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Understanding The Four (4) Ways Command-Line Runs Shell Script

Sometimes we need to think like the command line shell in order to understand how things are done in the background, this would make debugging a breeze.

In this guide, you would learn all the various ways the shell script can be run, and the understanding of how the operations are done in the background with examples.

There are four ways to run a shell script on the command line, let’s say we have a shell called myscript.sh, and it has been made executable (that is you have added the execution permission bit), you can run the script the following ways:

1.) Using File Name

This is the direct method, where you type the name of the script, and it performs the intended operation.

Let me explain what happens when you do that: Typically, before you run a script, the first thing is to log in to your shell environment (i.e your login shell, the shell that starts when you log in).

So, when you type the name of the script by itself and hit enter. What happens is that a new copy of the shell is loaded into memory, meaning you have two copies practically, one is your login shell which is temporary on hold while the other one runs the script in the background.

This is the way GNU/Linux or Unix-like system treats scripts, it creates an instance of your shell and performs the intended operation of the script on the second shell.

This is the point it gets interesting, if any variable is set, that is if a variable holds a value during the running of the script, then the value of the variable is immediately lost as soon as the shell script stop running, it kinda makes sense since the shell running the script is in memory, and as soon as it completes its operation, it unloads from memory, and any value in the script is immediately lost.

Let’s take a quick example, suppose we have the following script:

greeting="Hello Bro"
echo $greeting

I have saved the script with myscript.sh, and I have added an execution permission using chmod +x myscript.sh

So, when I run the script "myscript.sh", I get the following output:

user@server:~/bin$ myscript.sh
Hello Bro

Cool right, here is where thing get a little more interesting, remember I declared the string "Hello Bro" into a variable $greeting, so, if I echo the $greeting into the command line shell, I should get out the value back right? let's try:

user@server:~/bin$ echo $greeting

Opps! I got an empty line, and here's why:

The "greeting" variable was set in the second shell, the forked shell that was use to execute the script, and as soon as the shell completes it's operation, it unloads all the script in its memory, and thus any variable value stored are lost, it is as simple as that.

The important thing to remember about this is that if you do not set any variable during the execution of your shell script. if you execute the script just by typing its name in the command line, which then gives a second shell to execute it while that one is on hold, these variables won't be set in the original shell.

2.) Specifying the Shell Interpreter Along with The File Name

The second method is very similar to the first method, the only difference is that you need to specify the shell interpreter followed by the file name, e.g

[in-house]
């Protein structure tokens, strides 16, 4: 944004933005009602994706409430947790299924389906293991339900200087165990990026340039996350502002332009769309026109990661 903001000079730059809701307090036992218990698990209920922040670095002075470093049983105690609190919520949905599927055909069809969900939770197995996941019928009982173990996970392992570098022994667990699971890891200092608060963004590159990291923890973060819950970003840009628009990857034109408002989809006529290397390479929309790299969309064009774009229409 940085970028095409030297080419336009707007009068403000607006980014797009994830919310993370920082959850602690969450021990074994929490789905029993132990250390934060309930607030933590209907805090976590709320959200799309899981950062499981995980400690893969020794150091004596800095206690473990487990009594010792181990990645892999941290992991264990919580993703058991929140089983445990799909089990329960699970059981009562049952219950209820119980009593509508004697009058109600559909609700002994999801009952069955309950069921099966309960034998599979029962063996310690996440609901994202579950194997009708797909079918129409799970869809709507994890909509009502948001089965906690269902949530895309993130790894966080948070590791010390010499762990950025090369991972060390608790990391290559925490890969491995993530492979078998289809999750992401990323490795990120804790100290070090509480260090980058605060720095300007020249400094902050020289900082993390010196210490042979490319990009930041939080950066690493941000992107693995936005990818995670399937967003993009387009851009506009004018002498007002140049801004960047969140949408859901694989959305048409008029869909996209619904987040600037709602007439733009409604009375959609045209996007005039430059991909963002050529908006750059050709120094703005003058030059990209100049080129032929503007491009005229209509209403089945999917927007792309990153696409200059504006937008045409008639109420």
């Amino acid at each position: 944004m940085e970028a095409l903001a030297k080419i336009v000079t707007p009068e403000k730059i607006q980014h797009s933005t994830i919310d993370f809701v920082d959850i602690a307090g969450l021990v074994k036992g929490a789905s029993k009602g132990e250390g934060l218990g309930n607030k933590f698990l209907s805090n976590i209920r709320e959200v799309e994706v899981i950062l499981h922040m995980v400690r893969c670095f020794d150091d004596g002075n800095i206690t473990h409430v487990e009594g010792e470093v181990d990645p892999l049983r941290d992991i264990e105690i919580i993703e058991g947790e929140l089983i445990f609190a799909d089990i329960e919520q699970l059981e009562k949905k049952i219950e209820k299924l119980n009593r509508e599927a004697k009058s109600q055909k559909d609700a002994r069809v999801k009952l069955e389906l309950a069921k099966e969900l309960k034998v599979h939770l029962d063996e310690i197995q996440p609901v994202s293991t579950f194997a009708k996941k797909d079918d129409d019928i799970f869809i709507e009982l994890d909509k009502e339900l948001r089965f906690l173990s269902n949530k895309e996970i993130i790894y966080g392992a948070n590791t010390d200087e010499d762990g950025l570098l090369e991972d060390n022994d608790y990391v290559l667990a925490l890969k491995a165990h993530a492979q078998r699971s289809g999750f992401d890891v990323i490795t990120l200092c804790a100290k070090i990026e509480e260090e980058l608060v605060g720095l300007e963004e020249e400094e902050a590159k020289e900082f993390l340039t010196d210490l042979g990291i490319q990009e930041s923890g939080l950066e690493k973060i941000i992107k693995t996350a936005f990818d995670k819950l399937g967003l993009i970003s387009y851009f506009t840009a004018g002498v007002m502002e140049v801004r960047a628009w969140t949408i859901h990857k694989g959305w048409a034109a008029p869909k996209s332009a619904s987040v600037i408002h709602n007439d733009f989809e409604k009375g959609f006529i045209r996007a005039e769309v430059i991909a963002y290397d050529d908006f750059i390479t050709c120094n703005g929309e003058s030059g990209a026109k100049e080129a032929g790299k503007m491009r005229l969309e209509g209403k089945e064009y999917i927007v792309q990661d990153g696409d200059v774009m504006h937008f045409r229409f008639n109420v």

sh myscriptfor sh interpreter

bash myscript for bash interpreter

and so on...

This means you want to run a script called myscript, technically, this is the same as method 1 but in this case, the file does not need to be made executable, all the process that happens in method 1 applies to this too, i.e the variable or value does not persist in the original shell once the execution is completed.

Irrespective of what is being used as shebang, the interpreter which you have specified will be used for execution. You can use any interpreter (sh, ksh, bash, csh, etc.,).

Execute Shell Script Using . (dot space and file name) (Sourcing)

The third method is slightly different, you type a dot, space, and the script name, e.g:

. myscript

The builtin source command is a synonym for the . (dot). If you are not comfortable with the “dot space filename” method, then you can use the source command as follows:

source myscript

The reason this is different from method 1 and 2 is that the no second shell is forked or loaded into memory, the script is executed by your current shell, that is your current logged in shell. So, if any variable is set in this script, the value still persists after the script has finished execution.

Let’s take a quick example, suppose we have the following script:

greeting="Hello Bro"
echo $greeting

I have saved the script with myscript.sh, so, when I run the script "myscript", I get the following output:

user@server:~/bin$ . myscript
Hello Bro

If you now echo the $greeting into the command line shell, you should still get the value back, since the values still persist in the current shell memory.

Using the Exec Method

The fourth method of running a script is using the exec method, e.g

exec myscript

When you run this, the current shell you are currently using terminates, which them spawn a new shell in its place to execute the script, and when the script is done, you won't have anywhere to log back in since you are logged out right off the bat.

This is useful in the scenario where you don't want a user to access the shell terminal, for example, you can add "exec myscript" at the end of the user .profile, so, what happens is when the user logs in, the .profile would be run by the shell and when it gets to the last line "exec myscript", the log-in shell would terminate, which would mean that the user won't be able to see the shell terminal, and in its the place the myscript program would be run.

These are the four methods, and I hope you understood it.

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